Once upon a time, a dragon menaced the countryside. The villagers cowered within their homes as the creature devoured the livestock and trampled the fields. Soon, the country lay in ruins; the king sued the dragon for peace, only to learn that the dragon required the sacrifice of the princess. A young man named George was chosen to champion the people. For his prayers and piety, he was granted a golden cloak and a sword of light by St. Michael and was given the courage to slay the dragon.
Michaelmas, the feast of the archangel Michael, falls on September 29. Fallen into obscurity since the 18th century, Michaelmas is still used to delineate the fall term in British universities – and it is celebrated with full force in the Waldorf schools. This slightly nutty preoccupation with rather obscure traditions is a hallmark of Waldorf education, but like most of the Waldorf traditions, has a purpose in marking the rhythm of the year, and the development of the child.
Michaelmas takes place at the beginning of the school year, as the children are gathering themselves to face the dragons of new challenges: new curriculum, new friends, and new projects. It also falls in autumn, and it is no coincidence that a sword of light is wielded against the destroyer of crops and livestock. Winter is coming, the days grow short, and soon we will be swallowed by the dark and the cold.
Though all of the grades celebrate Michaelmas, learning songs and watching the pageant, it is no coincidence that the grades in which the celebration of light and courage fall to those ages experiencing greatest change. The second graders are the villagers, the princess, and St. George. As they face the dragons of a scary world in which they are no longer certain that they believe in fairy tales or the magic of omnipotent adults (known in Waldorf philosophy as the nine-year change), they are given the courage to defeat the dragon before the entire school. The sixth grade are a fearsome monster. The hunger and unpredictability of the reptilian world of adolescence surges onto their horizon, and it is fitting that they should work together in lockstep beneath one skin as they are defeated or tamed by innocence.
The kindergarten has its own, gentler, and in some ways more meaningful, Michaelmas. Kindergarteners make swords. In the two-year kindergarten program, the older children, those who will brave the world of the grades next year, forge their own ‘swords of light’. During the week in which they hear and enact the story of St. George and the Dragon and learn songs and verses extolling the virtues of right and bravery, all of the children dye their own golden cloaks and the second-years rasp, sand, polish, and paint their wooden swords. These swords are stamped “by the blacksmith” with the symbol of each child, and are not seen as toys. The children will wield their weapons against the dragons of imagination, but they leave school on Michaelmas-day announcing that their swords are to be used “only for the right./ Not for some silly quarrel or fight.”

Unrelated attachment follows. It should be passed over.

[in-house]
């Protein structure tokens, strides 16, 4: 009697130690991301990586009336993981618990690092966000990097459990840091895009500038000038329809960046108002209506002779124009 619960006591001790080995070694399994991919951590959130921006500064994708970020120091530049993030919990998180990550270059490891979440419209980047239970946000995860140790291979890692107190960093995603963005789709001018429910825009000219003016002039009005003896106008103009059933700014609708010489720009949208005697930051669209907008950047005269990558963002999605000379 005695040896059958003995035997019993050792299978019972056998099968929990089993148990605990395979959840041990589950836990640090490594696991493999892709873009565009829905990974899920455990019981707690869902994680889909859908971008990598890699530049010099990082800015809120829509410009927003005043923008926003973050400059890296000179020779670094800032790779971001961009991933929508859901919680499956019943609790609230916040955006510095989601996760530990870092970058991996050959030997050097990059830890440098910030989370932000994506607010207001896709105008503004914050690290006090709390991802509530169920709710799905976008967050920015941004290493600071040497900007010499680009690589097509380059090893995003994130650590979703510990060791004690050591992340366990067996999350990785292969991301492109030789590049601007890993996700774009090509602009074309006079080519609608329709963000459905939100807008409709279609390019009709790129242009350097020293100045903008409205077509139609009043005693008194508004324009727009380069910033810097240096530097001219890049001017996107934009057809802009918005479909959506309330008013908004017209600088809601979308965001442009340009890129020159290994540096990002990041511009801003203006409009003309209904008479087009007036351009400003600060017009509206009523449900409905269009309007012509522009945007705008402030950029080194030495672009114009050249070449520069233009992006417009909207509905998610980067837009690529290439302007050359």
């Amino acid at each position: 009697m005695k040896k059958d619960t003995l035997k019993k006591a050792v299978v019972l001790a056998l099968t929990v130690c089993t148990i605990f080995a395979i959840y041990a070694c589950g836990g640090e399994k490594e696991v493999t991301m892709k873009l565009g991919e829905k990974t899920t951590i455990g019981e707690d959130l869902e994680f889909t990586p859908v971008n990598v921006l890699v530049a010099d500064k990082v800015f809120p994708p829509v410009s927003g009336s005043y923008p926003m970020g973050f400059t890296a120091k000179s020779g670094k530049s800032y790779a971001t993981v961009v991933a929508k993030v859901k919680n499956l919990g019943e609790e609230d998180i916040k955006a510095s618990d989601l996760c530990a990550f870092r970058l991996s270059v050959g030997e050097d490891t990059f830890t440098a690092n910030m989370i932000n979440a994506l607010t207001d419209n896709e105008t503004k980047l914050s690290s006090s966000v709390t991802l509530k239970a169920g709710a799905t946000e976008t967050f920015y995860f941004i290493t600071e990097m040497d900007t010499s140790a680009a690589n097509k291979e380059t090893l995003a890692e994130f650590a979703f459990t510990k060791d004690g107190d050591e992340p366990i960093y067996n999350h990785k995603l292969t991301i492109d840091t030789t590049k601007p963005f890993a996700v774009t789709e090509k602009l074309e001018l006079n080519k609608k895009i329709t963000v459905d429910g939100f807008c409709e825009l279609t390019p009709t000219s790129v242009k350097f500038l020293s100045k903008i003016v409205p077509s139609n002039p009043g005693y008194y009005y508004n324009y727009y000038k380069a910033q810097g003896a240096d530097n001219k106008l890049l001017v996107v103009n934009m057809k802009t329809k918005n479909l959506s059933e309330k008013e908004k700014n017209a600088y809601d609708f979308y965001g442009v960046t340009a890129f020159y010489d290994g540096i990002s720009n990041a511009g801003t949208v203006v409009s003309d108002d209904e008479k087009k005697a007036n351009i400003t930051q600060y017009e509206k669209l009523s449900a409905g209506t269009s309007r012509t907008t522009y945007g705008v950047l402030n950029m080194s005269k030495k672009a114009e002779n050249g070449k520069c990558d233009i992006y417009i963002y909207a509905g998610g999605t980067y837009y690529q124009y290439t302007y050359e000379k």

Standing by the straw-mulched vegetable garden in Sierra’s kindergarten yard, holding my big girl’s hand, I was taken aback to realize that she, and several of her second-year friends, were struck with attacks of clinging insecurity just as they were to receive their golden capes. As the teacher drew closer to our place on the ring, Sierra wrapped her arms tighter about my leg, her lip trembled, and she whispered, “I want Daddy.” I couldn’t figure out what was wrong; Mike isn’t gone, away, or lost. He was simply at work. Sierra loves her teacher, and she had been babbling all week about her cape and sword. Then, as I pondered my own dragons, it clicked. Accepting the symbols of courage, binding oneself to the task of slaying the dragon is often harder than the act of facing the beast, itself. And, I understood why the older children would receive their swords later, once the parents had left. It is almost impossible to draw upon one’s own courage when given a hand, or a leg, to hold.
The dragons have been hungry in our countryside this year. In the past twelve months, we have battled the dragons of disease, death, financial-difficulty, foreclosure, and injury. My personal dragons generally have blanks to fill and official seals. I have a deep-seated fear of authority which manifests as a complete inability to cope with officialdom. I cower inside my hut of procrastination. Earlier this spring, I received a fix-it ticket for expired tags on our pickup. Did I mention that it has been a bad year? We put the new tags on, and I promptly forgot about the ticket, and forgot to get it signed off.
Last week, the week of Michaelmas, the dragon knocked on our door. I received a letter, forwarded from our old address, from the Superior Court of Sacramento. Inside was notice that a warrant had been filed for my arrest. I never even got detention in school! The panic attack was immediate and violent – tears, hysteria, sobbing that we needed to just pay the $600 fine because going into court was not an option. “I can’t go there! I just can’t.” As my children crawled, bewildered, into my lap, I realized the horrible example I was setting. How can I ask them to brave their own monsters while I bar the door against my own?
The morning after I left my sobbing daughter in her golden cape clinging to her teacher’s hand, I walked into the courthouse and secured an appointment to appear in court. I emerged uneaten, and by pickup time that afternoon, Sierra sang, swung her sword and swirled her cape with all her might. My court date is today, and though Mike offered to come with me, I know that I must face this alone. I wonder if Sierra will let me borrow her cape.
What do your dragons look like?